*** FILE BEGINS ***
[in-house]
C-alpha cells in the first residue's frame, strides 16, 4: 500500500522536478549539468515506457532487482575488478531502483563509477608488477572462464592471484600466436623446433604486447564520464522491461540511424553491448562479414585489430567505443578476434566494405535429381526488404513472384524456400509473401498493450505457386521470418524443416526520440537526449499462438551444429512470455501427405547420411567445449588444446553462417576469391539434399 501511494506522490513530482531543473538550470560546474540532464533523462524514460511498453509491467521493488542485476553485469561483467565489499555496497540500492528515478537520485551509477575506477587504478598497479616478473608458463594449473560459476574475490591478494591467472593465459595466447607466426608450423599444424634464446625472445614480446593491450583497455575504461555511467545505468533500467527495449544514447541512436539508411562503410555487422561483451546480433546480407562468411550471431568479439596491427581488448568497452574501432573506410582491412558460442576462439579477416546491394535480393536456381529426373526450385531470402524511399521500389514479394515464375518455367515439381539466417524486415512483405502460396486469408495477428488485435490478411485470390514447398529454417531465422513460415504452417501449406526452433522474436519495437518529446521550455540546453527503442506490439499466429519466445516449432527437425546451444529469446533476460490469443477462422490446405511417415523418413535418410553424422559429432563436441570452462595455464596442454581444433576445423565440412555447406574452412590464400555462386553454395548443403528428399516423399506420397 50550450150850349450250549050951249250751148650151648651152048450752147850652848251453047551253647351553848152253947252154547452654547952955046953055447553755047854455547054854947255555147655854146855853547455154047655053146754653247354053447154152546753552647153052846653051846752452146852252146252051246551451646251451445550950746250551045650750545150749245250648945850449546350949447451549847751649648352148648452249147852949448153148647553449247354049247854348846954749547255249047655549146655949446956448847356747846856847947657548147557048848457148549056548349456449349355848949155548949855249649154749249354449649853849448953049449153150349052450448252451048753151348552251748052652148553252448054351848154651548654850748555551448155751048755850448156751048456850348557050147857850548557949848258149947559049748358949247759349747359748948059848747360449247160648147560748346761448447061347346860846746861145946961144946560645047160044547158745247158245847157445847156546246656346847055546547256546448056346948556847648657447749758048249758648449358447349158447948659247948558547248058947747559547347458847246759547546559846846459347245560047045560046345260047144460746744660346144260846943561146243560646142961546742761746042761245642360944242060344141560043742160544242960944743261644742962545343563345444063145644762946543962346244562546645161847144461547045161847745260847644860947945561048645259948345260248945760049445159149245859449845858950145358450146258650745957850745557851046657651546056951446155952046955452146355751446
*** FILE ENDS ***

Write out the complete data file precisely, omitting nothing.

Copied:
[in-house]
C-alpha cells in the first residue's frame, strides 16, 4: 500500500522536478549539468515506457532487482575488478531502483563509477608488477572462464592471484600466436623446433604486447564520464522491461540511424553491448562479414585489430567505443578476434566494405535429381526488404513472384524456400509473401498493450505457386521470418524443416526520440537526449499462438551444429512470455501427405547420411567445449588444446553462417576469391539434399 501511494506522490513530482531543473538550470560546474540532464533523462524514460511498453509491467521493488542485476553485469561483467565489499555496497540500492528515478537520485551509477575506477587504478598497479616478473608458463594449473560459476574475490591478494591467472593465459595466447607466426608450423599444424634464446625472445614480446593491450583497455575504461555511467545505468533500467527495449544514447541512436539508411562503410555487422561483451546480433546480407562468411550471431568479439596491427581488448568497452574501432573506410582491412558460442576462439579477416546491394535480393536456381529426373526450385531470402524511399521500389514479394515464375518455367515439381539466417524486415512483405502460396486469408495477428488485435490478411485470390514447398529454417531465422513460415504452417501449406526452433522474436519495437518529446521550455540546453527503442506490439499466429519466445516449432527437425546451444529469446533476460490469443477462422490446405511417415523418413535418410553424422559429432563436441570452462595455464596442454581444433576445423565440412555447406574452412590464400555462386553454395548443403528428399516423399506420397 50550450150850349450250549050951249250751148650151648651152048450752147850652848251453047551253647351553848152253947252154547452654547952955046953055447553755047854455547054854947255555147655854146855853547455154047655053146754653247354053447154152546753552647153052846653051846752452146852252146252051246551451646251451445550950746250551045650750545150749245250648945850449546350949447451549847751649648352148648452249147852949448153148647553449247354049247854348846954749547255249047655549146655949446956448847356747846856847947657548147557048848457148549056548349456449349355848949155548949855249649154749249354449649853849448953049449153150349052450448252451048753151348552251748052652148553252448054351848154651548654850748555551448155751048755850448156751048456850348557050147857850548557949848258149947559049748358949247759349747359748948059848747360449247160648147560748346761448447061347346860846746861145946961144946560645047160044547158745247158245847157445847156546246656346847055546547256546448056346948556847648657447749758048249758648449358447349158447948659247948558547248058947747559547347458847246759547546559846846459347245560047045560046345260047144460746744660346144260846943561146243560646142961546742761746042761245642360944242060344141560043742160544242960944743261644742962545343563345444063145644762946543962346244562546645161847144461547045161847745260847644860947945561048645259948345260248945760049445159149245859449845858950145358450146258650745957850745557851046657651546056951446155952046955452146355751446